8 February 2010

Movies

Last week I went to see two films. Firstly there was "Avatar" directed by James Cameron and then "A Prophet" directed by Jacques Audiard. What do you want from a movie? For me it is about being gripped so that you are lost in the film, unaware of time and uninterested in the kind of mental wanderings that accompany the viewing of poor films. Visually there is no denying that "Avatar" is a masterpiece - at times quite breathtaking. I had never seen a modern 3D film before so it was a novelty to sit there in the semi-dark with my 3D glasses on. When the main humanoid avatar is walking on high mossy tree limbs far above the ground you experience a vertiginous sense of distance and the danger of falling. However, the core storyline of this film is quite banal and predictable. The "awesome" shoot-em-up scenes near the end are yawn-making - by then the novelty of the 3D effect was starting to wear a little thin. However, I accept that in order to gross massive profits the film had to have mass appeal. Subtlety and courage in the storyline might not have gone down too well with generations raised on Sonic the Hedgehog, Armani Rice Krispies and reality TV shows.

"A Prophet" was always focused on the central character - Malik El Djebena played by Tahar Rahim - a rookie prisoner in a tough French jail, dominated not by the prison authorities but by different power factions within the prison such as the Corsican mafia and North African muslims. Gradually Malik finds out how to survive in jail as the power dial shifts to him. Delivered in French with English subtitles, this disturbing film is a long way from Hollywood schmaltz. It provides a view of prison life that is rough and impolite, a world in which "dog eat dog" and "watch your back"appear to be the inmates' guiding principles. I am not a fan of gratuitous violence in films but the swift moments of shuddering violence in this film are essential to the overall tapestry.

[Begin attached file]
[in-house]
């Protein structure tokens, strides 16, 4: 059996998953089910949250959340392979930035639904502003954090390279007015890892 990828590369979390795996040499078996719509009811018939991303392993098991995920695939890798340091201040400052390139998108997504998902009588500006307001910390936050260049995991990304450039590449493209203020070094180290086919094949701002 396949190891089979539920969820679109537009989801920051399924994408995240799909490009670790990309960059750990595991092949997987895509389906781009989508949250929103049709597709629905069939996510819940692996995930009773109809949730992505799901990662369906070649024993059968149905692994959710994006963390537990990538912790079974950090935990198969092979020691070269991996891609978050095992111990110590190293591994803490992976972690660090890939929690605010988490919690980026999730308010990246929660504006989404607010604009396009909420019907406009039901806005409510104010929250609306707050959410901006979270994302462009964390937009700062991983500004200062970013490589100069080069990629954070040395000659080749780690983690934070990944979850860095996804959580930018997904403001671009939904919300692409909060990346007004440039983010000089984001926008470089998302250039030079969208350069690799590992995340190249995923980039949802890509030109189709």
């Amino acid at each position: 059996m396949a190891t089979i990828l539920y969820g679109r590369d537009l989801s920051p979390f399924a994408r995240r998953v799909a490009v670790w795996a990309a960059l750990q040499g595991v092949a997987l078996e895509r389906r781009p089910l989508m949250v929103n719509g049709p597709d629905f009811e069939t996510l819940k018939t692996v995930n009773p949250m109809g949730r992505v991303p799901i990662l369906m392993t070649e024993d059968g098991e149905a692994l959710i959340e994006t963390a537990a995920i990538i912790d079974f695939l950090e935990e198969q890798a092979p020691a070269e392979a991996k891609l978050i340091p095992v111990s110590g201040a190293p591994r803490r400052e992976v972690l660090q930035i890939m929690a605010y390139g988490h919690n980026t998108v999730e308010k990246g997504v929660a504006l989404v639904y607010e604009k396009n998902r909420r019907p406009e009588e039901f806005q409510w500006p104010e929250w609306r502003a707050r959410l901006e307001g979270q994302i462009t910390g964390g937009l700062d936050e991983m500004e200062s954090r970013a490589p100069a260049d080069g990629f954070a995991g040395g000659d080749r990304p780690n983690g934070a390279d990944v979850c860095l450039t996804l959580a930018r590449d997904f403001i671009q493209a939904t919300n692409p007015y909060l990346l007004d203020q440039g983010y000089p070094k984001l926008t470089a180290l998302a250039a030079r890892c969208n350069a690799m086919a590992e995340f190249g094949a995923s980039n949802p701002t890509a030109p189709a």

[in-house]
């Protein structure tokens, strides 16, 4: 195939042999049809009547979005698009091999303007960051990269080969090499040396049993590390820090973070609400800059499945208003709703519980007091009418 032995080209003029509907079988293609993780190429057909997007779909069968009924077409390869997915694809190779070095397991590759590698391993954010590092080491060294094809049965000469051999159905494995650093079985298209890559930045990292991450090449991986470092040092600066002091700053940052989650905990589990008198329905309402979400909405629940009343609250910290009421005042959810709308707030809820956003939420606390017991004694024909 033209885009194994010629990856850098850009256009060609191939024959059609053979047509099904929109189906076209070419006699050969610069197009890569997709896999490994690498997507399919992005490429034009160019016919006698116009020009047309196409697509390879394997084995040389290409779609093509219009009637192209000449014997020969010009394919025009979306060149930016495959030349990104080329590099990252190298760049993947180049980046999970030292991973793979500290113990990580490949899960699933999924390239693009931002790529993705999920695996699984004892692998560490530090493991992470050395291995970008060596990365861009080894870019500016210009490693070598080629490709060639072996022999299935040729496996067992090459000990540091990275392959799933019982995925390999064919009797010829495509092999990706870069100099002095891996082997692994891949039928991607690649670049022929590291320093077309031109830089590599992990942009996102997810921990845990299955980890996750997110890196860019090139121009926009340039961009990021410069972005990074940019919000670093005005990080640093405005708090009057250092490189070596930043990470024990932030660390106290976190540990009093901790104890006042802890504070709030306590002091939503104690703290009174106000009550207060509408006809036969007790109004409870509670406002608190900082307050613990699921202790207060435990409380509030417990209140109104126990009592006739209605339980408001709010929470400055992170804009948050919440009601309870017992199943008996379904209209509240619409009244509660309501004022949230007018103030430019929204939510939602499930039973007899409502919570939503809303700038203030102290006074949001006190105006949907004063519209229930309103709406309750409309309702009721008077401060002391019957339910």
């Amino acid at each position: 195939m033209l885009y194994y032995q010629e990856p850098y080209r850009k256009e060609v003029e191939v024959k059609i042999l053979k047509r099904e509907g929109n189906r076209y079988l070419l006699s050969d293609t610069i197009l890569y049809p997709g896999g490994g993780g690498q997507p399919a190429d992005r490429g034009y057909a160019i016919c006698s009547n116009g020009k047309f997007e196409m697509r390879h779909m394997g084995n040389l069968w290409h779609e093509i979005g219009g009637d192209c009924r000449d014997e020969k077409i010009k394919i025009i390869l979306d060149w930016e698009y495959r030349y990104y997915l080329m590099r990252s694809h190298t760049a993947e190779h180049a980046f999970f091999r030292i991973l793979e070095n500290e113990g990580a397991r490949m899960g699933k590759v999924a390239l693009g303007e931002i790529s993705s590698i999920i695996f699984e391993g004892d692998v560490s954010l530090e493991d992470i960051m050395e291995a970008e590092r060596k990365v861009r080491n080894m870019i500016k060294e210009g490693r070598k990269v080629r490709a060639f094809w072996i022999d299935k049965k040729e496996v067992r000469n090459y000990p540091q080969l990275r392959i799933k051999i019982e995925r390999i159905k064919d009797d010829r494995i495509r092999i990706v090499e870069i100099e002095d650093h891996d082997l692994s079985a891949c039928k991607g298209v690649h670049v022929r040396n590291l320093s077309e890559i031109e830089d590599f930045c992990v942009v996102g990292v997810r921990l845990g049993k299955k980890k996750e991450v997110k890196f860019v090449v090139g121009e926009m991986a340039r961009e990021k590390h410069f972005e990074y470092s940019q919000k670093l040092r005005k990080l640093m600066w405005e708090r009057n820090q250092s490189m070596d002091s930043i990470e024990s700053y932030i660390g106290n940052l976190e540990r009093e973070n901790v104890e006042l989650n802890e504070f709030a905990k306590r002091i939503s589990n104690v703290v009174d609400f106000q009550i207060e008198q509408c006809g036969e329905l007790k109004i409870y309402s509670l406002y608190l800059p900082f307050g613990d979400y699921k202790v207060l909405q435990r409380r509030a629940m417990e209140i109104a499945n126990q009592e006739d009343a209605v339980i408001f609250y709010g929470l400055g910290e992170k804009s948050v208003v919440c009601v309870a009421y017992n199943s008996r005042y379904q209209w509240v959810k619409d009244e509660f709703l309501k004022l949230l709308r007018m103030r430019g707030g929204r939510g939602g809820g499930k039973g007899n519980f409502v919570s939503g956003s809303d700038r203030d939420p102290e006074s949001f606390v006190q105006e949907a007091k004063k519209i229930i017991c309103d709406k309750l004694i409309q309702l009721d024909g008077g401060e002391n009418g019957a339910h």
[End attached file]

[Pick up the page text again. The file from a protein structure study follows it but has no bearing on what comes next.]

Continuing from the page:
The other week I saw "The Road" - for me a five star film that held my attention throughout. "A Prophet" also creeps in to that five star category but I was rarely lost in "Avatar". The story was nothing new and surely that's what thinking movie goers are after - stories that enthrall you, that make you think, that get under your skin like a good novel. Generously, I award "Avatar" three stars - one for each of its three dimensions - but guess that it will be a big oscar winner at the Kodak Theatre in Hollywood on March 7th.

8 comments:

  1. So YP, do you think it's worth going to see just for the 3D?

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  2. Yes Katherine - The 3D experience would be superb for someone like you who places great store in the visual arts.

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  3. Here's my take it on it YP (and it was the first time I've been to the cinema in 29 years!):

    "Avatar in 3d. What a spectacle! Absolutely superb three dimensional effacts with, sadly, two dimensional characterisation and one dimensional dialogue."

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  4. I have just seen AVATAR 3D last night and gave it 7/10......I saw AVATAR a week or so ago and gave it 9/10....... go figure

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  6. Tsk!

    Give me the tall bloke in a Wookie costume...

    Give me Haryhausen effects, built on stop-motion...

    Give me a bloke on a wire with red underpants...

    That's what the real magic of the cinema is about- not some bloke cheating the eye and brain with a computer programme...

    Give me the Beatles recording Revolver on a four-track...

    I rest my case M'pud...

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  7. Actually, I didn't care about the simple story - for me, Avatar was about seeing a visual world that I'd never seen before and, for that reason, I loved it.

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  8. Have not seen Avatar yet, but hoping to do so this weekend. I'm so far behind that I just watched The Hangover for the first time last week - the scene where they wake up in the hotel room is worth the price of admission.

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